There's a trend in customer experience circles to focus on emotion. To be sure, emotion is essential to a brand's customer experience, but focusing on emotion is a little like obsessing over the score of a sporting event. Yes, our team wants more points, but you get there by executing on the mechanics of the game, not concentrating on the scoreboard.
Emotion isn't a tactic in customer experience; it is an outcome. You cannot manufacture emotion; you can only change what you do to evoke a shift in perception. This is why, as we point out at Gartner, customer experience is owned by the customer - it is their perceptions and related feelings - while customer experience management is the responsibility of the marketer.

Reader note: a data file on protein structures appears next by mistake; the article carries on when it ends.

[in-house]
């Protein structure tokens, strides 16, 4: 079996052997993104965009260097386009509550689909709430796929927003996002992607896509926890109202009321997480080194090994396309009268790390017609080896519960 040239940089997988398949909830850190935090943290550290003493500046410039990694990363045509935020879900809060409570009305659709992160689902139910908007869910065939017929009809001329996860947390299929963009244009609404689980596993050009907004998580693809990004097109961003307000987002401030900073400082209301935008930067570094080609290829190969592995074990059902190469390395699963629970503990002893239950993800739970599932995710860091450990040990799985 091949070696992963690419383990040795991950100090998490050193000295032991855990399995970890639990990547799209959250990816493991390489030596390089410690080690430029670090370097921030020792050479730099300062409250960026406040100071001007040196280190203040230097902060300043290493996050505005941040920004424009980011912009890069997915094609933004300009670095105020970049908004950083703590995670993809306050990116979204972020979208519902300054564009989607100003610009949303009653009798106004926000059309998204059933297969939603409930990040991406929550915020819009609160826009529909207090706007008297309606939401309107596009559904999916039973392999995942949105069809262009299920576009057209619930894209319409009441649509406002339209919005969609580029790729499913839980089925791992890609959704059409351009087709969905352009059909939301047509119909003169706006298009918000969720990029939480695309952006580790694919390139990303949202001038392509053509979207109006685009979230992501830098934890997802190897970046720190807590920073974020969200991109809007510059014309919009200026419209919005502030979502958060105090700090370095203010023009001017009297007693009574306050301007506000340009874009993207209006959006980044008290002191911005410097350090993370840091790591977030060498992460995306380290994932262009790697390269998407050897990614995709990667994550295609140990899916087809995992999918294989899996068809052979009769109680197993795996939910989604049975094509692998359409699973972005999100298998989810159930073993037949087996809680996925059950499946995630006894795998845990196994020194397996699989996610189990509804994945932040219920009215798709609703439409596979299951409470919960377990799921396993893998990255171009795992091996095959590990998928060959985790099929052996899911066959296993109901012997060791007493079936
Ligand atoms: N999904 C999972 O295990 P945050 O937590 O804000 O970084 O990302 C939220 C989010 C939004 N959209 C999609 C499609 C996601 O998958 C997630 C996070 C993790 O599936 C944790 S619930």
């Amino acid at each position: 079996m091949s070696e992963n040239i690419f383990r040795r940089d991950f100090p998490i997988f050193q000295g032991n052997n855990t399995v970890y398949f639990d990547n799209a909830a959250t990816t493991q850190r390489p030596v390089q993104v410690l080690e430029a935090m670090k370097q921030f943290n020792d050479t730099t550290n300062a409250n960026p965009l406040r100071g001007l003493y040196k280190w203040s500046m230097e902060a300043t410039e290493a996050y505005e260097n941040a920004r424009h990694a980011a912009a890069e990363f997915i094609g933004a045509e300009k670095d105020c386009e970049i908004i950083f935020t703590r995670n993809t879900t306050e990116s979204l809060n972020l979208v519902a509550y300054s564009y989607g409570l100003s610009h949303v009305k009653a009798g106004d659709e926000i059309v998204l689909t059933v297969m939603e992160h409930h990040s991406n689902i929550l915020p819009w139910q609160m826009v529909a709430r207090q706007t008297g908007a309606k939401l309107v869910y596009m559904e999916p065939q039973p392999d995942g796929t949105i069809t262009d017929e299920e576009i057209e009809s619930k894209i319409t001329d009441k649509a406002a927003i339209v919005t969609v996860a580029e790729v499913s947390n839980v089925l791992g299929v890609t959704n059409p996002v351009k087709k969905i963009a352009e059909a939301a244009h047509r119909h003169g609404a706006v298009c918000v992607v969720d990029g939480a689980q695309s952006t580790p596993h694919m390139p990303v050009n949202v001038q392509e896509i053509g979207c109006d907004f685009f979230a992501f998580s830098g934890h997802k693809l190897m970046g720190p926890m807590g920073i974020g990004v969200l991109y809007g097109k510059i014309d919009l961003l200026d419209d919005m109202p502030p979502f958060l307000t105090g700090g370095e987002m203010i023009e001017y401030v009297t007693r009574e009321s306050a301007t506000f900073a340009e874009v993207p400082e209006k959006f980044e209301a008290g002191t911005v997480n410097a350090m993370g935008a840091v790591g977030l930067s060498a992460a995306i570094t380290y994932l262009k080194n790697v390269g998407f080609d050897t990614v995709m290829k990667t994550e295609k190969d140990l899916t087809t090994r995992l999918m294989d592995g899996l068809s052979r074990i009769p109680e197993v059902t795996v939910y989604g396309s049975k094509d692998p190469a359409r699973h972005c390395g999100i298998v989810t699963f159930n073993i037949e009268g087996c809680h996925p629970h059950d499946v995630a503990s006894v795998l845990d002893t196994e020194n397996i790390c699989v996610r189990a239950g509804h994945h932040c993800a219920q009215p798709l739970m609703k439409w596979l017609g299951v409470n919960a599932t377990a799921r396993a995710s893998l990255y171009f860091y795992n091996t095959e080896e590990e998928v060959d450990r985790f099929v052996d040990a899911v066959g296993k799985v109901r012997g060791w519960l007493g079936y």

The distinction is subtle and one of perspective - outside-in rather than inside-out. Marketers can attempt to manufacture emotion by changing website copy to sound friendlier or posting a touching video to YouTube, but we evoke stronger, relationship-building emotions by altering the product or service experience to meet customers' expectations. The former focuses on what the brand wants; the latter on what customers want.
Think of your personal relationship with brands. Do the brands to which you are the most loyal win that loyalty by telling you you're important or by making you feel important? Do they share emotional stories or do they evoke strong emotions through a customer experience that creates value?
What are the emotions you associate with those loyalty-building brands? Does your iPhone pull your heartstrings? Does Costco make you verklempt? Customers don't need brands to manufacture emotions of joy or sadness through stories and scripts but instead to foster feelings of trust, confidence, pride, security, protection, and serenity. Those are the emotions you likely feel toward your favorite brands, and those are the emotions your brand must evoke through its customer experience.